There are many other fields of science, in addition to the ones (biology, medicine, etc.) listed

    Alchemy Is in No way Chemistry!

    As our understanding of the universe has changed over time, so has the practice of science. Chemistry in its modern form, based on principles that we consider valid today, was developed in the 1600s and 1700s. Before that, the study of matter was known as alchemy and was practiced mainly in China, Arabia, Egypt, and Europe.

    Alchemy was a somewhat mystical and secretive approach to learning how to manipulate matter. Practitioners, called alchemists, thought that all matter was composed of different proportions of the four basic elements—fire, water, earth, and air—and believed that if you changed the relative proportions of these elements in a substance, you could change the substance. The long-standing attempts to “transmute” common metals into gold represented one goal of alchemy. Alchemy’s other major goal was to synthesize the philosopher’s stone, a material that could impart long life—even immortality. Alchemists used symbols to represent substances, some of which are shown in the accompanying figure. This was not done to better communicate ideas, as chemists do today, but to maintain the secrecy of alchemical knowledge, keeping others from sharing in it.

    The first affinity table. Table of different relations observed in chemistry between different substances; Memoirs of the Royal Academy of Sciences, p. 202-212. Alchemists used symbols like these to represent substances.

    In spite of this secrecy, in its time alchemy was respected as a serious, scholarly endeavor. Isaac Newton, the great mathematician and physicist, was also an alchemist.

    Alchemy and the ACS (American Chemical Society)

    While watching the video below and answer the following questions.


    1. What was the chief goal of an alchemist according to the video?
    2. What could the philosopher’s stone do to urine?
    3. Is Alchemy a true science?
    4. When urine is boiled down to a white paste, what is the name and symbol for the element that was obtained?
    5. List some properties of this element that were discussed in the video.
    6. Did wealthy people produce more of this element than poorer people?
    7. What types of applications (applied science) did this element lead us to?
    8. Instead of collecting urine, how can one collect higher concentrations of this element?
    9. The video discussed phosphoric acid (formula: H3PO4). Name all the elements in this compound.
    10. What were the mentioned applications of phosphoric acid?
    11. What are some of the organic and biochemical applications of element 13?

    Areas of Chemistry

    The study of modern chemistry has many branches, but can generally be broken down into five main disciplines, or areas of study:

    • Physical chemistry: Physical chemistry is the study of macroscopic properties, atomic properties, and phenomena in chemical systems. A physical chemist may study such things as the rates of chemical reactions, the energy transfers that occur in reactions, or the physical structure of materials at the molecular level.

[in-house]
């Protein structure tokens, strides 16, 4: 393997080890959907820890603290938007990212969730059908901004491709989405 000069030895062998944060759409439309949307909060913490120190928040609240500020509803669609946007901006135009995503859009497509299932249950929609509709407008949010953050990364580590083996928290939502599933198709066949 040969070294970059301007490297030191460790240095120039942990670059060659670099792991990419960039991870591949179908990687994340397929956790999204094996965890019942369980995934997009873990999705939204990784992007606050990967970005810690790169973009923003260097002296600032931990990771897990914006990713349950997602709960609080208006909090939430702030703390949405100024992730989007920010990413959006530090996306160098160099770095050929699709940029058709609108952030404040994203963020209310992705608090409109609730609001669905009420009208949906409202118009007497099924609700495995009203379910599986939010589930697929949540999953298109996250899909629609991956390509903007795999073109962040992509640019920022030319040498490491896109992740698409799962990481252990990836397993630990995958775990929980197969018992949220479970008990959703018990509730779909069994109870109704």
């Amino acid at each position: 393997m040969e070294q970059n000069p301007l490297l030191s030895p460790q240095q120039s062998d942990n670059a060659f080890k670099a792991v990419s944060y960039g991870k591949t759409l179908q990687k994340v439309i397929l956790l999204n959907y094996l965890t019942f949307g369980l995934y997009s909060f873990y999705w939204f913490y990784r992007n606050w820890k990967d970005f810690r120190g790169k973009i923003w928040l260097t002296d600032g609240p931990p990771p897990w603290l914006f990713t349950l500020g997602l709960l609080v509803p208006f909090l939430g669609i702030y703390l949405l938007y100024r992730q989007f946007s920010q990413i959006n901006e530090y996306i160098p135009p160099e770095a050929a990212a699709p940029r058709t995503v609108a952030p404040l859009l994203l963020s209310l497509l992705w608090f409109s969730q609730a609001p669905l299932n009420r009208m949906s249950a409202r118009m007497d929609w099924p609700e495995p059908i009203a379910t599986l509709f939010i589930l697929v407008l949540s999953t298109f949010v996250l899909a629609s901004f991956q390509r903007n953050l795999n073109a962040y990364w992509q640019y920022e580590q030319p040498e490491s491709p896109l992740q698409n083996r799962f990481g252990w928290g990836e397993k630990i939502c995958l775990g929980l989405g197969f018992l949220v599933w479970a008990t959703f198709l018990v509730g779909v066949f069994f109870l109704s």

• Organic chemistry: Organic chemistry is the study of chemicals containing carbon with hydrogen. Carbon is one of the most abundant elements on Earth and is capable of forming a tremendously vast number of chemicals (over twenty million so far). Most of the chemicals found in all living organisms are based on carbon.
    • Inorganic chemistry: Inorganic chemistry is the study of chemicals that do not, in general, contain carbon. Inorganic chemicals are commonly found in rocks and minerals. One current important area of inorganic chemistry deals with the design and properties of materials involved in energy and information technology.
    • Analytical chemistry: Analytical chemistry is the study of the composition of matter. It focuses on separating, identifying, and quantifying chemicals in samples of matter. An analytical chemist may use complex instruments to analyze an unknown material in order to determine its various components.
    • Biochemistry: Biochemistry is the study of chemical processes that occur in living things. Research may cover basic cellular processes up to understanding disease states so better treatments can be developed.
    CK12 Screenshot 1-3-1.png
    CK12 Screenshot 1-3-2.png
    Figure \(\PageIndex{2}\): (left) Measurement of trace metals using atomic spectroscopy. (right) Measuring hormone concentrations.

    In practice, chemical research is often not limited to just one of the five major disciplines. A particular chemist may use biochemistry to isolate a particular chemical found in the human body such as hemoglobin, the oxygen-carrying component of red blood cells. He or she may then proceed to analyze the hemoglobin using methods that would pertain to the areas of physical or analytical chemistry. Many chemists specialize in areas that are combinations of the main disciplines, such as bioorganic chemistry or physical organic chemistry.

    Chemists at work

    The American Chemical Society (ACS) has designed a series of videos illustrating the different fields that a chemist could pursue. Please watch this 2 minute and 23-second video and answer the questions below:

    1. Which type of chemistry does Dr. Jacobs explore (look at the five types of chemists listed above).
    2. How do Dr. Jacobs and her research associates apply their chemistry to a real-world problem?
    3. What types of professionals does Dr. Jacobs collaborate with?
    4. Which are more difficult to characterize and why: proteins or small molecules?


    • Chemistry is the study of matter and the changes it undergoes and considers both macroscopic and microscopic information.
    • Matter is anything that has mass and occupies space.
    • The five main disciplines of chemistry are physical chemistry, organic chemistry, Inorganic chemistry, analytical chemistry, and biochemistry.
    • Many civilizations contributed to the growth of chemistry. A lot of early chemical research focused on practical uses. Basic chemistry theories were developed during the nineteenth century. New materials and batteries are a few of the products of modern chemistry.

    Contributors and Attributions

    This page titled 1.1: What is Chemistry? is shared under a CC BY-NC-SA 4.0 license and was authored, remixed, and/or curated by Elizabeth Gordon.

    • Was this article helpful?